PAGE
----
Wine Country, Paso Robles

Wine Country, Paso Robes

This is from a summer or two ago. We drove along Hwy 49 in the central coastal area of California. It is a lovely drive – quite unpopulated in many ways. The hills and valleys spread out on either side of the road, with trees dotting the grassy slopes. Grapes are grown here, and the Paso Robles area is known for its wines. If you take some of the side roads off the highway, which is a nicely paved two-lane roadway, you can find yourself under the canopy of old oak trees, deep in the gloom of shade on a bright summer’s day.

Zeiss Ikon Ikonta, Tri-X 400 by Kodak. Scanned and processed with Epson V600, VueScan, and Negative Lab Pro.

The Truck at Manzanar

The Truck at Manzanar

The day we came to Manzanar on our trip, we wandered throughout. Various places, such as the barracks, were open, but the visitor’s center was closed. Nonetheless, there was a lot to be seen.

Manzanar is a barren place, lonely and remote even today, even though it is readily accessible off Hwy 395 along the Eastern Sierra in California. Imagine being sent here, pulled from your home and put into buildings without insulation, subject to wind and dust, heat and snow, without appropriate clothing. Your entire family is stuffed into a room and there is no privacy. The internment of the Japanese did this.

This picture shows – and perhaps exaggerates – the isolation of Manzanar. Today it is still lonely, but 80 years ago probably even more so.

Zeiss Ikon Ikonta 521/16, Kodak TriX 400, Epson V600 and Negative Lab Pro.

Manzanar #1

Manzanar 1

In 2021 we headed out on what was to be a 3 week long road trip. The first part was up the Eastern Sierra along Hwy. 395, stopping and staying in Independence, CA. One of the most notable places to see along this route was Manzanar National Historic Site – a not very nice part of US history. It is a Japanese internment camp which was built for imprisoning Japanese Americans, natives of this country, and therefore citizens, as well as immigrants.

I took along a digital camera, and a folding camera, the Zeiss Ikon Ikonta 521/16. Only now am I scanning the film – it took quite some time to finishing up the roll! I used Kodak TriX 400 and got twelve 6×6 images out of the roll, which is 120 film. To process the film, I took it to a local lab and then scanned it myself using the Epson V600 and Negative Lab Pro in Lightroom.

However, the trip ended when we got breakthrough Covid. We headed back home, sadly, but better safe than sorry, eh?

Sycamore

Sycamore

Before they added a second entry, this was the first tree to greet you as you walked in. Every autumn its leaves change color, and tumble to the ground. Sometimes they fly past you when the wind picks up. They are large and colorful, and something I look forward to every fall as much of California, where I live, is populated with non-deciduous trees and bushes.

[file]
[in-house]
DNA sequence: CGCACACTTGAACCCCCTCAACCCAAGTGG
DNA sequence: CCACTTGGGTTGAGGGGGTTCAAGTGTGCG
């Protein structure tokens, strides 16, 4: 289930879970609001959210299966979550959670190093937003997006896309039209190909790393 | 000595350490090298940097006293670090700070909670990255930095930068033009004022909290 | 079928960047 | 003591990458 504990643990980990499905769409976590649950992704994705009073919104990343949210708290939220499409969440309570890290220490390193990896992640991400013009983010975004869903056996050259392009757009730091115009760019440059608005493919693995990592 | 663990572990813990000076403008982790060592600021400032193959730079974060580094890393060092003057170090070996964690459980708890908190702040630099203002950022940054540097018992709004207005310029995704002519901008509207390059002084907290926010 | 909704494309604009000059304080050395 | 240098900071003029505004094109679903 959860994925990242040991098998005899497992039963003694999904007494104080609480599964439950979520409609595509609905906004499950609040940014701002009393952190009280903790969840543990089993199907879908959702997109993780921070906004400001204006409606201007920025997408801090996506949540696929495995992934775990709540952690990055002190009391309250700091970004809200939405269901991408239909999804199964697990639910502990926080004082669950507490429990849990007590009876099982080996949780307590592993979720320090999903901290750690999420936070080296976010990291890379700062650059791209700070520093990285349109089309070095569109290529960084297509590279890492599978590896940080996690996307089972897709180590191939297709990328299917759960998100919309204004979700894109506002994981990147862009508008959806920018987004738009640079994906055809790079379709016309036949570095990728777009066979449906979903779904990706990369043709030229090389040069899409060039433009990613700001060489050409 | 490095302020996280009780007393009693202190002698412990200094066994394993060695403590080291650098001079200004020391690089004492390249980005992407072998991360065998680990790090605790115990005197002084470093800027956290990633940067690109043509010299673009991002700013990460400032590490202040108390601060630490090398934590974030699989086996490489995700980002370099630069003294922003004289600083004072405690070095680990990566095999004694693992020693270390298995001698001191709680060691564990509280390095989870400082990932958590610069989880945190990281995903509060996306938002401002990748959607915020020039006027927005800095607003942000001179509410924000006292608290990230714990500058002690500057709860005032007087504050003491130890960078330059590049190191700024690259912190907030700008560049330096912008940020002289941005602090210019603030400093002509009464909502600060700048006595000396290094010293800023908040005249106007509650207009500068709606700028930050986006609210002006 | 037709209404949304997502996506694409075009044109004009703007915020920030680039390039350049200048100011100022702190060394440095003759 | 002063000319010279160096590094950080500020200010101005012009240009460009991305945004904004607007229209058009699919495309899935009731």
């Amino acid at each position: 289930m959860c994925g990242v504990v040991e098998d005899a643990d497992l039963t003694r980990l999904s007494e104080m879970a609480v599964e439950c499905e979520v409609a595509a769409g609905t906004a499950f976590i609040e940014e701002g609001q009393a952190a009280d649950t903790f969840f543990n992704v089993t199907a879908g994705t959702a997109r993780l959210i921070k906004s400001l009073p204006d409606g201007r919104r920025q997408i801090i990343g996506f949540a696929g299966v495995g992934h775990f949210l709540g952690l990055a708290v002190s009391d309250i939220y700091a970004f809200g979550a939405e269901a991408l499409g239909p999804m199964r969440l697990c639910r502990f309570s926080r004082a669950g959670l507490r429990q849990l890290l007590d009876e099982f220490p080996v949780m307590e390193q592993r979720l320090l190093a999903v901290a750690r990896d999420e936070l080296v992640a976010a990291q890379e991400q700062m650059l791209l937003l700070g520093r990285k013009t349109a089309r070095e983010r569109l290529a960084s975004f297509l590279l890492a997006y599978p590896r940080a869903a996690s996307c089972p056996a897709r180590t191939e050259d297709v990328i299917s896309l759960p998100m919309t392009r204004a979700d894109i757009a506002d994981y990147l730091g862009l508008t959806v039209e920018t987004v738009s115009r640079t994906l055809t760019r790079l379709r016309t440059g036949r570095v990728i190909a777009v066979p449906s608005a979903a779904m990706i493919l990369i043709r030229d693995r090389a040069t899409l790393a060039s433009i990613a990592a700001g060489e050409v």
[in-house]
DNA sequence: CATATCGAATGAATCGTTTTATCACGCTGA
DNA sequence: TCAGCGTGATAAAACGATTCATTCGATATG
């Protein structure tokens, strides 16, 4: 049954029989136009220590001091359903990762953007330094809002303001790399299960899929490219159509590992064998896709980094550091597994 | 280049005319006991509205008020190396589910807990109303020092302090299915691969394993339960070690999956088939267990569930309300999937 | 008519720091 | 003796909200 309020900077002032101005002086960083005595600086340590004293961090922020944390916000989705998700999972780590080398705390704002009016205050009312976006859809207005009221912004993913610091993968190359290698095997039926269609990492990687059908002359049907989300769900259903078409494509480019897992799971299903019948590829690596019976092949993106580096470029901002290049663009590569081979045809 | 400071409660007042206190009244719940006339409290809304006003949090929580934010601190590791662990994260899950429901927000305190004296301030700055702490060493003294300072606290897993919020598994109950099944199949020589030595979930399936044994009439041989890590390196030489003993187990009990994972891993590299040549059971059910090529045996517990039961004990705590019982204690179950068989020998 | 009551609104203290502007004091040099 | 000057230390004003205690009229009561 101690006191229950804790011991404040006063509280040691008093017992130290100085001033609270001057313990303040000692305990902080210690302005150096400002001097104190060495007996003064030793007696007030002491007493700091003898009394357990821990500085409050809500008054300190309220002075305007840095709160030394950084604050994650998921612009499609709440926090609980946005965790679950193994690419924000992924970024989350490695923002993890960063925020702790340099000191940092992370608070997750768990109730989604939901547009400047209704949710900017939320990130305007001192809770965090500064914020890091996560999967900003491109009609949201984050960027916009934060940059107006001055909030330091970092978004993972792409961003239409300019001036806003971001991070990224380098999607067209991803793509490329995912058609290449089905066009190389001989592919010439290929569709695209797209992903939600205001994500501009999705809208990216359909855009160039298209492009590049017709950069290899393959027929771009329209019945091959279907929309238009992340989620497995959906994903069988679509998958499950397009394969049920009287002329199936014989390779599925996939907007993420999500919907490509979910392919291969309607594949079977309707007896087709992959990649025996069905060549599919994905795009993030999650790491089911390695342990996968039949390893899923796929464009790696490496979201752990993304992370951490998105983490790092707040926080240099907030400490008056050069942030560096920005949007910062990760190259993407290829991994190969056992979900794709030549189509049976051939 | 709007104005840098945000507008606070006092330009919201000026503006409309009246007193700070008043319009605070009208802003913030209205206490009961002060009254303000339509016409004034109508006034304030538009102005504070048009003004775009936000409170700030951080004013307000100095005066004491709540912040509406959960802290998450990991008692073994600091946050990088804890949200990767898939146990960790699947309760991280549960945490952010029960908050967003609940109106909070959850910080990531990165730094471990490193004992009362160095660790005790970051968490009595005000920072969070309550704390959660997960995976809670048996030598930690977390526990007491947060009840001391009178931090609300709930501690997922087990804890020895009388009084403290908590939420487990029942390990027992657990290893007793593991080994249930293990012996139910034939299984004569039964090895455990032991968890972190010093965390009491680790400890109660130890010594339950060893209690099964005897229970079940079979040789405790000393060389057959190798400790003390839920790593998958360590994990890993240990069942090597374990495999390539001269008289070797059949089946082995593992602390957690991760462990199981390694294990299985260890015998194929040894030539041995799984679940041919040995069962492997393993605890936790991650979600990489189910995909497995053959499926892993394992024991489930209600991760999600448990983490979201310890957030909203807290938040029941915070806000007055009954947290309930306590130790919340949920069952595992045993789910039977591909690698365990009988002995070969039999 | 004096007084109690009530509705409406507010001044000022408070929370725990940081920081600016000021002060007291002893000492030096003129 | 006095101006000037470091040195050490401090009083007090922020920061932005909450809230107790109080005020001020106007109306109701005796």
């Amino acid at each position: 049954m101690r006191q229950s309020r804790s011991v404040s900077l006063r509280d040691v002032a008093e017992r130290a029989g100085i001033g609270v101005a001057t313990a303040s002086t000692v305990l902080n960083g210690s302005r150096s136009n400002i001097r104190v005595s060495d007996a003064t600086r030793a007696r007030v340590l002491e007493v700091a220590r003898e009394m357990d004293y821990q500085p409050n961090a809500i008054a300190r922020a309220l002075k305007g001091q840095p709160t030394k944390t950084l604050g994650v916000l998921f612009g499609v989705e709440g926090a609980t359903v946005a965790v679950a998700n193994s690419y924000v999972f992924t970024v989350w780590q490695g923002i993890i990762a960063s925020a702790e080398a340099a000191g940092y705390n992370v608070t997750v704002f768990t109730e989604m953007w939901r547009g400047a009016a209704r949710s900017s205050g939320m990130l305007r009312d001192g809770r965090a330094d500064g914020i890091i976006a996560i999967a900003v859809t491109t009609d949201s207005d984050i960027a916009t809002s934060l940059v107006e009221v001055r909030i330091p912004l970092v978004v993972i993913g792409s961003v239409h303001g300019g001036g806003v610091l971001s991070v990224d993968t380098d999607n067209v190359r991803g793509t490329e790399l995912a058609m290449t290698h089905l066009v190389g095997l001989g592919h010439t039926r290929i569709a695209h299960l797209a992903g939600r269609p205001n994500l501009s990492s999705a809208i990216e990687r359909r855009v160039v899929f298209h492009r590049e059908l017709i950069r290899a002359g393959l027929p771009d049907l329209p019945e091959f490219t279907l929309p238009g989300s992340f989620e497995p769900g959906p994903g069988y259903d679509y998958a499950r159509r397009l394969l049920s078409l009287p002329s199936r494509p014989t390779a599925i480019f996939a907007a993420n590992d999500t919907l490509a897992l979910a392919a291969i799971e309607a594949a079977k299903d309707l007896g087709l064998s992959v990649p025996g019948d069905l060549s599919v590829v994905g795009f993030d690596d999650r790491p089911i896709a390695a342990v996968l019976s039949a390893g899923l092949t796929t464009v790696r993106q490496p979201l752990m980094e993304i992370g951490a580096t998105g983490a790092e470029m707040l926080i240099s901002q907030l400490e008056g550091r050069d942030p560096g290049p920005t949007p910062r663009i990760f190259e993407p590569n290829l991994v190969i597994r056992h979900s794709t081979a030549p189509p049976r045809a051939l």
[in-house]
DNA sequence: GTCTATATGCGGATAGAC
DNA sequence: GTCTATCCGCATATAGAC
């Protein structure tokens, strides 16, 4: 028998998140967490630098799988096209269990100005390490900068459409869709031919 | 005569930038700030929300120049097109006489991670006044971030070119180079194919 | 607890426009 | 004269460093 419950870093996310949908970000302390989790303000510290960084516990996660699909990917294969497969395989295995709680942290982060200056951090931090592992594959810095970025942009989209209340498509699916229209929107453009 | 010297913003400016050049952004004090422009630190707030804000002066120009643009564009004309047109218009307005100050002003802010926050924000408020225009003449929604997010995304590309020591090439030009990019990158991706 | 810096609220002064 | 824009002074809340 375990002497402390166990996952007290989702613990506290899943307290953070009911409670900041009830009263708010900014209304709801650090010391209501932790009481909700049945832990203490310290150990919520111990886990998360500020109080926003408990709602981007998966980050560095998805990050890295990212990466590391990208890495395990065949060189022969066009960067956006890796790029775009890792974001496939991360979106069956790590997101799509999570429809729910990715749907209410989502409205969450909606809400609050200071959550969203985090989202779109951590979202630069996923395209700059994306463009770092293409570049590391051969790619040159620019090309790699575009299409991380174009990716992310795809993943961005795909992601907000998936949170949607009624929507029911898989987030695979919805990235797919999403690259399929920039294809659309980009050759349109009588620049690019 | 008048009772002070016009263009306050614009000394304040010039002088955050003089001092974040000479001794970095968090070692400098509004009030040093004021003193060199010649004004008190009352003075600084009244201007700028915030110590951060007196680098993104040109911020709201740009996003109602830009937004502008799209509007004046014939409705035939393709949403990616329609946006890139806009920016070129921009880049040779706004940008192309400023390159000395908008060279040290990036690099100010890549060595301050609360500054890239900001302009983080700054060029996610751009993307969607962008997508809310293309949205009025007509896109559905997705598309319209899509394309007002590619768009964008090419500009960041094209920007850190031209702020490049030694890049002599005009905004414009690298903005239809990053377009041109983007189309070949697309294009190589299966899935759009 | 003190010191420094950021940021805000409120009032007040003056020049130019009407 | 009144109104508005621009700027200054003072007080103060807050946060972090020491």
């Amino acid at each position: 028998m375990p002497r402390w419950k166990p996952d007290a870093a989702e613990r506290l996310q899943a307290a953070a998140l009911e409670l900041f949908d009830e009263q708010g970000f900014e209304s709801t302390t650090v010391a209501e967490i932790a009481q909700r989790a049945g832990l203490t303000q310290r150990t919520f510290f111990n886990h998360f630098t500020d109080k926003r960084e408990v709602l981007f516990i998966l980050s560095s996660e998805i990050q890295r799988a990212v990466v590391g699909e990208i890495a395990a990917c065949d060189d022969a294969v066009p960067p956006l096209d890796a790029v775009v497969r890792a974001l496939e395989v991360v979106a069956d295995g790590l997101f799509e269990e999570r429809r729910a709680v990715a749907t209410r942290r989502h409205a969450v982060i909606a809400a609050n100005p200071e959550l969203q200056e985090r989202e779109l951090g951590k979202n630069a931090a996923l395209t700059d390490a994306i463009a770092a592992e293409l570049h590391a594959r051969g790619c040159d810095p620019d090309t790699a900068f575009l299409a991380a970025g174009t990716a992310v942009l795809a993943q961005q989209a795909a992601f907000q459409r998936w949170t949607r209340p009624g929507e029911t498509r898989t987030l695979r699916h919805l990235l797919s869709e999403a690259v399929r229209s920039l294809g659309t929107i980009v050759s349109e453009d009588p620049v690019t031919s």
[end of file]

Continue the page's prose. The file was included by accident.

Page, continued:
Olympus Trip 35, Fuji Superia 400.

Time to Pause

Time to Pause

Over the next few weeks, expect more pictures of the local scenery. When I went out, at last able to do more than a hobble because of my foot, I went up to the botanical garden. With the seasonal changes come color changes, even here in Southern California. The local garden is always changing, and autumn and spring are the seasons with the most changes.

On this trip, I was determined to finish up a couple of rolls of film – the Olympus Trip 35 had Fuji Superia 400 in it, and the Agfa Ambi Silette, loaded in 2019, still had a lot of Kodak UltraMax 400 to be used up. The Agfa, too, had never been tested – it was one of those vintage cameras that intrigued me, so, being me, I bought it. The Trip 35 and the Agfa are small, but compared to the Trip 35, the Agfa is a tiny tank. A nice tank, but still a tank. It has no lugs, either, so I had to use a wrist strap that screws into the tripod mount. Awkward, but it works.

I always play with my photos, digital or analog, in Lightroom. Post processing is part of the way I see photos – like pictures and paintings – I want them to show what I want them to show, not what is straight out of the camera. One of my friends says this is cheating . . . ah, well. It’s autumn and time to show those colors and textures!

Wheel Barrows

Wheel Barrows

I busted a toe about 5 weeks ago and am finally able to wear more than a piece of tape around my 3rd and 4th toes and tight shoes. I have been hobbling around and taking, slowly and surely, short walks. I think I am out of the woods for the most part, and last week I was able to walk, very carefully, along the trails at the botanical garden. These wheel barrows reside behind their maintenance building, and I rather liked their colors and lines, so neatly stacked upon each other.

I took these with my Olympus Trip 35 and Fuji Superia 400 film. I picked up the film today and scanned and edited in post. The little Trip 35 does a great job for a camera ca. 1967. Some of the roll didn’t advance right, but when it did work, it did a pretty darned good job.

I save a lot of money on film since I don’t process it myself by scanning my own images in either my vintage Pakon 135 scanner, Epson V600, or Pacific Image scanners. Here I used the Pakon and my old eMachine XP laptop. It’s a pretty easy process. Once scanned, into Lightroom, and the rest, as they say, is history. There is something about film, even when edited in the digital darkroom, that a totally digital experience cannot replace – not even those great Fuji films mods in the X100V.